The seeds of his beloved set - which he has titled "Uncle David Bricker's Set" on the registry - originated from a pile of cards he discovered in his uncle David's old room. His uncle (from his mother Dayna's side) enlisted in the army in September 1944 at the age of 20 and became a private first class in the Americal Division.
"He received basic training at Camp Blanding, Florida," noted Tschantz. "He was sent to Fort Ord, California, then across the Pacific to the Philippine Islands where in less than two weeks' time he was in action on the island of Cebu and wounded [on] April 5, 1945. After spending a month in the hospital, he was sent back to his unit where he was killed in action in Cebu the night of May 19, 1945."
Tschantz says his uncle was fighting in the Battle for Cebu City, a conflict that took place between March 26 and April 8, 1945. His uncle's heroics helped the Allies defeat the occupying Japanese army, which resulted in the liberation of Cebu City.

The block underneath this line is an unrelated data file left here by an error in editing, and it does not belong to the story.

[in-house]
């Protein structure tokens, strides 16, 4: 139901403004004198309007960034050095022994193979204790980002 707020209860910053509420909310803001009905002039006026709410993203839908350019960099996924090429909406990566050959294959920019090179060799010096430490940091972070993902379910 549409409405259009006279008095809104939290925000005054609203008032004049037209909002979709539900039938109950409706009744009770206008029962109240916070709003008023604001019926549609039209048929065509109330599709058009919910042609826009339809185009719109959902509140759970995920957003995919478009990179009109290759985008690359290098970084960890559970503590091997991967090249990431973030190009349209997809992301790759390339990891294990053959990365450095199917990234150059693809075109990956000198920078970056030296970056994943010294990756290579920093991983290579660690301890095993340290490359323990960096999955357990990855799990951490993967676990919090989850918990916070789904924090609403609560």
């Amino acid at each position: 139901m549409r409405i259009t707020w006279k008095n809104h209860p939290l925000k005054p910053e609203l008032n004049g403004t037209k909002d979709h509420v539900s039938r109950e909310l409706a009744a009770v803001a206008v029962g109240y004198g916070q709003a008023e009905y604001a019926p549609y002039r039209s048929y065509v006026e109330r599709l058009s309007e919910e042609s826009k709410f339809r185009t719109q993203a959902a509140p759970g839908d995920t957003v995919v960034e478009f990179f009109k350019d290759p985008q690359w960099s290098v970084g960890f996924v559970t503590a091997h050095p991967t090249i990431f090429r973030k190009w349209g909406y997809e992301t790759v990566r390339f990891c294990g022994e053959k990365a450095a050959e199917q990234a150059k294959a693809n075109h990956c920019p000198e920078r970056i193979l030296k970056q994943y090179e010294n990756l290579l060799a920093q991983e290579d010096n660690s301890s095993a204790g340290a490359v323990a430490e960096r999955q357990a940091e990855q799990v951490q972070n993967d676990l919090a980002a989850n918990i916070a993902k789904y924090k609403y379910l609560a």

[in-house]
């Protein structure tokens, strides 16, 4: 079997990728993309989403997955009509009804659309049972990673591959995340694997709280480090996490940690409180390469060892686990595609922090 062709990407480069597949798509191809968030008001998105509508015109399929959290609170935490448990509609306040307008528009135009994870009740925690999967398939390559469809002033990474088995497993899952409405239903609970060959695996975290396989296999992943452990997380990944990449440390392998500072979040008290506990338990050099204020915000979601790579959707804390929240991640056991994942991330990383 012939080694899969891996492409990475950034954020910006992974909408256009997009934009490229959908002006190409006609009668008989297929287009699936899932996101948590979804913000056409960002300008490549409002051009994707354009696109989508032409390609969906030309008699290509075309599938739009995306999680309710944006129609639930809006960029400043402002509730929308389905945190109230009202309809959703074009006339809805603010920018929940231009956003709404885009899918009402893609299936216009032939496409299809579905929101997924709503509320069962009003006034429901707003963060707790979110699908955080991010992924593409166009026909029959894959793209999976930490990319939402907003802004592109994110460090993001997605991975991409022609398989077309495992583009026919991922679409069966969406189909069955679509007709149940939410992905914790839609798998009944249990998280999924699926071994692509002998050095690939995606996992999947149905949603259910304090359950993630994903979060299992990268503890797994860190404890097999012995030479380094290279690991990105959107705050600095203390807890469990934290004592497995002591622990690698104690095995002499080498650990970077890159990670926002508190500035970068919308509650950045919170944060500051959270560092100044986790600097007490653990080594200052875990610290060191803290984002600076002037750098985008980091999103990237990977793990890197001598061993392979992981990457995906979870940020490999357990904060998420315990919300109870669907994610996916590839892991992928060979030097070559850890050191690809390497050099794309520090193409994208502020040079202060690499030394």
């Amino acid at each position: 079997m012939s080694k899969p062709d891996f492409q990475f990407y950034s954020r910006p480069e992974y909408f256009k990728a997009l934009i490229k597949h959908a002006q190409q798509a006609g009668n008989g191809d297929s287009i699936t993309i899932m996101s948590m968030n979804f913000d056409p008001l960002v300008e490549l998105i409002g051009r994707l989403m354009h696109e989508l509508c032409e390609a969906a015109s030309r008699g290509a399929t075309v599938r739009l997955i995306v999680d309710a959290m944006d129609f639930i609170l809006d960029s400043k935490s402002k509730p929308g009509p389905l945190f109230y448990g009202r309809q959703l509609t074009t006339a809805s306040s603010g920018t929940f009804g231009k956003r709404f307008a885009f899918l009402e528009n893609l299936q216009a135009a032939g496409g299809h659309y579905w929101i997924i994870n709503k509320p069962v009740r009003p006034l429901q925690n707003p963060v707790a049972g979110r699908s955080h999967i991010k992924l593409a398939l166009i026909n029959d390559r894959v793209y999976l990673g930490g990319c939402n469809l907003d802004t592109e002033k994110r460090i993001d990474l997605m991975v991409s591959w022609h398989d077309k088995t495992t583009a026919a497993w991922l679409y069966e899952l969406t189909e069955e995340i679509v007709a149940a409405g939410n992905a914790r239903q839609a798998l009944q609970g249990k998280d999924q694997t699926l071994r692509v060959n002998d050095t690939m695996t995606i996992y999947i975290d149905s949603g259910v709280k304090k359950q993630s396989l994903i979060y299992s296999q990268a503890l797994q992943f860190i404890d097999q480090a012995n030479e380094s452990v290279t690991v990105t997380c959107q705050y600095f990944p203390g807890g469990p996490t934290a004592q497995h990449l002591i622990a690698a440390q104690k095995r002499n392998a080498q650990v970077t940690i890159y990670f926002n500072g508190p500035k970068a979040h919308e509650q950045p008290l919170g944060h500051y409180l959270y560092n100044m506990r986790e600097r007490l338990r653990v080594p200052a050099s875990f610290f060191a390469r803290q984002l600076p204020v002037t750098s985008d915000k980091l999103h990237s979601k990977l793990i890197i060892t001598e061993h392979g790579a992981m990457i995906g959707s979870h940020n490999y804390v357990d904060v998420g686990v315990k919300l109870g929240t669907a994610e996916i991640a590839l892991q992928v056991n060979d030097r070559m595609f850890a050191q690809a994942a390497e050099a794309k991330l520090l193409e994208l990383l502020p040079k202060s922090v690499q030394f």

"Obviously I never met my uncle, but I've heard a lot of stories about him. So when my grandfather passed away in the early 1970s, one of my uncles [uncle John] and I were cleaning up the house and found that they had never touched my uncle David's bedroom," explained Tschantz. "I was 12 or 13 and we found this big pickle jar that was full of baseball cards. My uncle and I were looking at them and I didn't know anything about them; it turned out that it was all 1941 Play Ball cards."
The cards were all low numbers (#1 to #36), but there were multiples of most players, including five Ted Williams cards (#14).
"It really looked like he had opened those cards and then gone off to war," said Tschantz. "My uncle [John] and I divvied up the cards. I took mine home and stuck them in a drawer because at the time I was only collecting what was new that year. I didn't even really think of them as baseball cards because they looked like paintings."